“Live Forever”, the opening song on Billy Joe Shaver’s new album, begins with a prophetic warning: “I’m gonna live forever/ I’m gonna cross that river/ I’m gonna kiss tomorrow now.” Shortly after, Shaver defiantly proclaims, “You’re gonna miss me when I’m gone.” Those familiar with Shaver’s career and legacy see the profound symbolism in these lyrics and, perhaps with a hint of sadness, realize their accuracy. Shaver is one of those rare artists who actually deserves the title of “artist”; he’s a man who sings not to earn money or accolades, but to chase away the demons that accompany a life of bad breaks and unspeakable loss.
Just five years ago, he lost both his wife and mother in the span of a month, only to lose his son shortly after to drug addiction. Then Shaver nearly died himself from heart failure after collapsing on stage on 4 July 2001. And if all this sounds tragic, it was just a year in the life of a man whose life has been filled with similar tales of tragedy. There’s no need or space to list them all here—just know that the man has been where most of us would not want to tread.
So when Shaver, referring to his body of work, says he’s going to live forever, it means something. And when he says that he’ll be missed when he’s gone, perhaps he realizes that a talent such as his cannot be appreciated by the present, but only revealed by the clarity of history. Still, while Shaver is not a household name, the artists he has written for are: Elvis Presley, Bob Dylan, Johnny Cash, the Allman Brothers, Waylon Jennings, Kris Kristofferson… Any person with the slightest knowledge of music is familiar with Shaver’s work, which spans from old-school country to country-rock to blues to downright honky tonk. On The Real Deal, his newest album, Shaver again shows his impressive range by tapping into the various influences of his career.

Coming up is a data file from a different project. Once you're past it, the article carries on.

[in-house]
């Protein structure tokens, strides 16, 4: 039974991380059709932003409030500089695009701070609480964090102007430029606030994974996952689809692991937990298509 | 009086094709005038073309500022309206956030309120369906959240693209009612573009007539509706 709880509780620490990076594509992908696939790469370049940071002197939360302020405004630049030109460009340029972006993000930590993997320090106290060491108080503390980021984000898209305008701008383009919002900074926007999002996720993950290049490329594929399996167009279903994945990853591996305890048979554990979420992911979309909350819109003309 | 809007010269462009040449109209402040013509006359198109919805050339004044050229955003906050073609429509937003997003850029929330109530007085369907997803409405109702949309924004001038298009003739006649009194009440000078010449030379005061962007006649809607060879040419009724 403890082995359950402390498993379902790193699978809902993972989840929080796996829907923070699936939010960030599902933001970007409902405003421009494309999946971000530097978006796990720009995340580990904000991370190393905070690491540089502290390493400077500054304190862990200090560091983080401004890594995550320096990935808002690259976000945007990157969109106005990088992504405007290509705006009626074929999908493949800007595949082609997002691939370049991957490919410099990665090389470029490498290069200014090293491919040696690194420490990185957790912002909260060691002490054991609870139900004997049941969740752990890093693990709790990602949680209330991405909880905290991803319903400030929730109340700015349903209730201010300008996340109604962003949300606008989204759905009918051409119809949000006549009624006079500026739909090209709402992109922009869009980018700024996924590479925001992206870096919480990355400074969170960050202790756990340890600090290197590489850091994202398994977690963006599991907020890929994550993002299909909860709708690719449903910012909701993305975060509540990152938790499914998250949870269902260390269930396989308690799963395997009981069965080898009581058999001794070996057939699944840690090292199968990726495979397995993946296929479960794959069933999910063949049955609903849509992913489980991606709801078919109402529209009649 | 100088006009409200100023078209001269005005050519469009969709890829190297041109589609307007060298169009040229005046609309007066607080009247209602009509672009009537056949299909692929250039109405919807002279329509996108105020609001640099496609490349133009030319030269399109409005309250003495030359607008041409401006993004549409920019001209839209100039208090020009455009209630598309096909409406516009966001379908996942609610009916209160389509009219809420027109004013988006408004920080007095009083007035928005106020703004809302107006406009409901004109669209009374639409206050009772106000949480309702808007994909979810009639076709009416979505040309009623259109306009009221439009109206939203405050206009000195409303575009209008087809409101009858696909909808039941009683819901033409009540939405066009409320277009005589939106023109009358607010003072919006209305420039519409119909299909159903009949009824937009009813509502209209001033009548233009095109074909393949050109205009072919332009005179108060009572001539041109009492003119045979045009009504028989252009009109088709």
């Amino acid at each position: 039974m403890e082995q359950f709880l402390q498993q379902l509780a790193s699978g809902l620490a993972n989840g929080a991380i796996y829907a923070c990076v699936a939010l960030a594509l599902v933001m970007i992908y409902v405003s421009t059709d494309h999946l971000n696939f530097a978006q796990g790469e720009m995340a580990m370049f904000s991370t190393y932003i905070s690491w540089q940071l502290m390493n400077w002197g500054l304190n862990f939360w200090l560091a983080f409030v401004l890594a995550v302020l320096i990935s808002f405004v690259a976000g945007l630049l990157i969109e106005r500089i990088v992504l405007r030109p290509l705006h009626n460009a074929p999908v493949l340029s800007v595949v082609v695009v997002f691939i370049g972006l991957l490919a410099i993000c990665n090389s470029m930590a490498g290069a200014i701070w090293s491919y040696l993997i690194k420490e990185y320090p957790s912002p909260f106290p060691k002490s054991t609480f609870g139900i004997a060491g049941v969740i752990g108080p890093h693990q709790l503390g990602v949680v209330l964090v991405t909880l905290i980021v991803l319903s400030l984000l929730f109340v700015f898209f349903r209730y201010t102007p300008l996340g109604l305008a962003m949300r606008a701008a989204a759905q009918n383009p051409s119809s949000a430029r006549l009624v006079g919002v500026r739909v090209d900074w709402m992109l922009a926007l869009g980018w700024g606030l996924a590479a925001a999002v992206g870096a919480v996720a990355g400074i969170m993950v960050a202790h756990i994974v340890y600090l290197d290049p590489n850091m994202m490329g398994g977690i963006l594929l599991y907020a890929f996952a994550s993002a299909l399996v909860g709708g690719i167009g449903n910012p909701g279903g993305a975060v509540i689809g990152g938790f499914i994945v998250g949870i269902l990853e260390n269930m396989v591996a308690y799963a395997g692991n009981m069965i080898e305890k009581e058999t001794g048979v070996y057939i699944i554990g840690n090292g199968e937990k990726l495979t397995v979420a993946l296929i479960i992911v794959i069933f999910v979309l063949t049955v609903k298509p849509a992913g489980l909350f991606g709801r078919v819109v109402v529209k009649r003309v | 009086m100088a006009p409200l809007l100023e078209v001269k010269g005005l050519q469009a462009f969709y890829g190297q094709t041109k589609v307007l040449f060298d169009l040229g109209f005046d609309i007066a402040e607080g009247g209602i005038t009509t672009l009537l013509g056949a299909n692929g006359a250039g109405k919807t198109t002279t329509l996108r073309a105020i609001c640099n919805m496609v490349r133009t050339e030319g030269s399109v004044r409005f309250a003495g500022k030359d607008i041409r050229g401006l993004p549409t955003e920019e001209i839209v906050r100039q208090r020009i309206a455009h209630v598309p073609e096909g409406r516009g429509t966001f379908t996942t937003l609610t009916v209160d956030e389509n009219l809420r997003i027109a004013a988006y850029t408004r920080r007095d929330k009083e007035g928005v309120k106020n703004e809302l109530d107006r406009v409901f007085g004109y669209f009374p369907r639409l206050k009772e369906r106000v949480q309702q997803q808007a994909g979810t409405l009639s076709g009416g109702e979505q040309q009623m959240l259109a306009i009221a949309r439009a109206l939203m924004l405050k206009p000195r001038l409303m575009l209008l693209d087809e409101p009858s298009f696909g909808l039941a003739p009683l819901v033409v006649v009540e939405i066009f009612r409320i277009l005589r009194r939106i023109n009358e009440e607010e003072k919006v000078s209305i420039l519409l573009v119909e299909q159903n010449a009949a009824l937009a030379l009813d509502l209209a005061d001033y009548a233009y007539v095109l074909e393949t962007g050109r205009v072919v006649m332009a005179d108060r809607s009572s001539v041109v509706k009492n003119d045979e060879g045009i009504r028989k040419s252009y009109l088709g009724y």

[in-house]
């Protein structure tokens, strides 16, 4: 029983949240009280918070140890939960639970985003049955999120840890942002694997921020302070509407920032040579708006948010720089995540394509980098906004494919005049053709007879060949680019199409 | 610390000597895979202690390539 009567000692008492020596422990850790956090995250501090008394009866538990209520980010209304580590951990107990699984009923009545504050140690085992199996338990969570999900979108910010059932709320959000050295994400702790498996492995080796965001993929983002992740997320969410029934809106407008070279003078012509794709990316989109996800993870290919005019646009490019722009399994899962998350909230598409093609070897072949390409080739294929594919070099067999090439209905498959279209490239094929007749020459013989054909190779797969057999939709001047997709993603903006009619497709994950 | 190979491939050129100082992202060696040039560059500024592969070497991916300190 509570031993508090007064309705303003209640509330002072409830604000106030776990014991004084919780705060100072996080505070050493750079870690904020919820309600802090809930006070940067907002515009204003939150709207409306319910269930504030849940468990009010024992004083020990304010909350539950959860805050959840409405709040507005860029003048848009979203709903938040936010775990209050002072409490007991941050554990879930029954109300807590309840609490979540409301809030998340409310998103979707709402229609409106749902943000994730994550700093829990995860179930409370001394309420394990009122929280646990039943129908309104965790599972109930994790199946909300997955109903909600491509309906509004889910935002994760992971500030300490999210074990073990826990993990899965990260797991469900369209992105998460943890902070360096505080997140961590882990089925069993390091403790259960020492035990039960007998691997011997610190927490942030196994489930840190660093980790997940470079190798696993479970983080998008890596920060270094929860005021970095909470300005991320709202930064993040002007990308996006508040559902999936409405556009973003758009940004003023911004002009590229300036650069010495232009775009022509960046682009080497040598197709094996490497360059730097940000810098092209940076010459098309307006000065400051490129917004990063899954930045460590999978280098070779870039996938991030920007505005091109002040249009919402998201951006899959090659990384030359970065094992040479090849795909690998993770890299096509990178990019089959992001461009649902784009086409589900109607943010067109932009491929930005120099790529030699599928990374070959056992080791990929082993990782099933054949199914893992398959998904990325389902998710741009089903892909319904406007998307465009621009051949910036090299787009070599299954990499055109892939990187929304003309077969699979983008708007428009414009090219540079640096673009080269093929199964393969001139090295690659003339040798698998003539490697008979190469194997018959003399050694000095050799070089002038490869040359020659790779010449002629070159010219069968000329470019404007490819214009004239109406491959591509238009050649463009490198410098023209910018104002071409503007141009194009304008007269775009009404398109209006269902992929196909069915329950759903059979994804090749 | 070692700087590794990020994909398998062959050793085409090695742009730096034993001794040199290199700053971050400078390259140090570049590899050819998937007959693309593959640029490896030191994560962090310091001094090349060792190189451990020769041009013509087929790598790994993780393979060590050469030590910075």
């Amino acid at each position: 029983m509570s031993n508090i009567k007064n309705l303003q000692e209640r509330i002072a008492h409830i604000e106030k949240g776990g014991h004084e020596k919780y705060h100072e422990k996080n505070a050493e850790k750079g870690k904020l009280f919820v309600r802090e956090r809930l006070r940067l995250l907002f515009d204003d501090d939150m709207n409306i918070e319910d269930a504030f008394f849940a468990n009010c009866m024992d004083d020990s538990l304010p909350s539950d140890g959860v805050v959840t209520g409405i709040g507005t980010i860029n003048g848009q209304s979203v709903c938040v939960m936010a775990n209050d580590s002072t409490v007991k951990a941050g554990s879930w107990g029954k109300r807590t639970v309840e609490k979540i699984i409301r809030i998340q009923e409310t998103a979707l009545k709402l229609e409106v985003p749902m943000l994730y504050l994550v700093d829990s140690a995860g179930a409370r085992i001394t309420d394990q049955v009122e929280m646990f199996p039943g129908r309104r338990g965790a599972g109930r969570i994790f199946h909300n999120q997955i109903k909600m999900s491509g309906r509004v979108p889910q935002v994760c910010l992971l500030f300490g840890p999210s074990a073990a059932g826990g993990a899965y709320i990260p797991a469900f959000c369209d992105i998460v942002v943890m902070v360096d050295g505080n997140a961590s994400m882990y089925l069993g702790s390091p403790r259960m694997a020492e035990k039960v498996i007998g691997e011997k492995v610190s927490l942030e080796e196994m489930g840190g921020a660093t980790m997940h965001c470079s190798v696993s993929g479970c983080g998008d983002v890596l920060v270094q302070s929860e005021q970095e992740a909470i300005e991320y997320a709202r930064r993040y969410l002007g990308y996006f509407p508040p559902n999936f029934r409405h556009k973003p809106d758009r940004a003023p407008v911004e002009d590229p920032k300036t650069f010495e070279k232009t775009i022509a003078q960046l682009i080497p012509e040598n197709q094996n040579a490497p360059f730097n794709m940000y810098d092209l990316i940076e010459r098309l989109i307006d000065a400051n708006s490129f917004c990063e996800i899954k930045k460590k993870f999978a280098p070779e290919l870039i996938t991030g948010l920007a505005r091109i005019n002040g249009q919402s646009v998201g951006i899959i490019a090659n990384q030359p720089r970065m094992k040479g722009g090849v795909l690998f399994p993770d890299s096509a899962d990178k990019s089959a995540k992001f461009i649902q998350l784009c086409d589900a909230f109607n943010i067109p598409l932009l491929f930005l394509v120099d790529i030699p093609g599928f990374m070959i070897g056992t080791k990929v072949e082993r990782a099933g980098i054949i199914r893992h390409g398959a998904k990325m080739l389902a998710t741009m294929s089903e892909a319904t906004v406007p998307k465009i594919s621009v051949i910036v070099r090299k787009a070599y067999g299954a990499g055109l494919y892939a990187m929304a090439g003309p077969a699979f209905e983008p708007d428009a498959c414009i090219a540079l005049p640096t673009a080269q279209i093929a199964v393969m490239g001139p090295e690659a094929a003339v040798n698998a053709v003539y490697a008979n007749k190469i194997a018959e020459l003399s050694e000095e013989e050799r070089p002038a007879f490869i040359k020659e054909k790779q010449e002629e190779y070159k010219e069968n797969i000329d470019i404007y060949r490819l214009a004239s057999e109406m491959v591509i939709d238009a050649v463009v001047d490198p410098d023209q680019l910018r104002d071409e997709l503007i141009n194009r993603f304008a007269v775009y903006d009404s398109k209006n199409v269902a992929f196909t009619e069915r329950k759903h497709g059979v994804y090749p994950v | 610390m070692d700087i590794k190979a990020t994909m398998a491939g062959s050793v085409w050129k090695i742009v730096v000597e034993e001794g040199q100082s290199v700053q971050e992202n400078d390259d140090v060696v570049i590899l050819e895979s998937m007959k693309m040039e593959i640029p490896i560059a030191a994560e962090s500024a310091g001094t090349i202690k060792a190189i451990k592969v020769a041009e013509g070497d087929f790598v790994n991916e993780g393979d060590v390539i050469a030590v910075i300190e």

While Shaver’s music is versatile, the subject matter of his songs has always been rooted in the old country tradition. Classic topics abound: wrong living, heartbreak and regret, and religion. When Shaver sings about these topics, however, the words have credence. Like Woody Guthrie, another great American poet, Billy Joe has been there, and his voice resonates with God-like authority. Indeed, Shaver’s age serves as an asset, lending his songs a stoic wisdom only attained through years of dealing with the letdowns of life.
Take, for instance, “It Just Ain’t There for Me No More”, in which he bravely accepts the failure of a relationship: “It just ain’t there for me no more/ Not the way it was before/ Just like a wall without a door…” Shaver’s voice, while thick and rich, sounds battered and scarred, which underscores the theme of dissolved love. Then there’s “There’s No Fool Like an Old Fool”, where he concedes that his judgment hasn’t always been up to par: “There’s no fool like an old fool/ I’m living proof of that/ For years my head has been/ Just a place to hang my hat.” In both these songs, Shaver addresses loss and regret, but not with the paralyzing preoccupation of a young man. Rather, these songs somehow sound uplifting, sung by a man who knows that time always compensates for what it takes.
Musically, The Real Deal explores the various strains of country, from the mainstream pop sensibilities of “If the Trailer’s Rockin’ Don’t Come Knockin’” to the spare folk of “Valentine” to the front-porch fiddle sway of “You Ought to Be with Me When I’m Alone”. Shaver has defied neat categorization because of his ability to move around within country and rock, sounding equally at ease probing the softer side of the former and the rowdy tendencies of the latter. Whatever the genre or subgenre, however, Shaver always sounds… well, like the real deal. Even when he teams up with the mega-mainstream Big and Rich on “Live Forever”, the result respects—rather than exploits—the conventions of country.
Overall, The Real Deal is testament to the versatility and virtuoso of Billy Joe Shaver. Inspired and impassioned, it’s a joyous celebration of the transcendent power of music. At this point in his career, Shaver is past chasing fame. Instead, these songs represent what sustains a man who has survived life’s toughest blows. Like Dylan after his flirtation with death, Shaver sounds reborn, happy to find solace in chords and melodies, and happy to forget the specific by offering it to the universal. Well into his 60s, Shaver is making music like a man who feels invincible.
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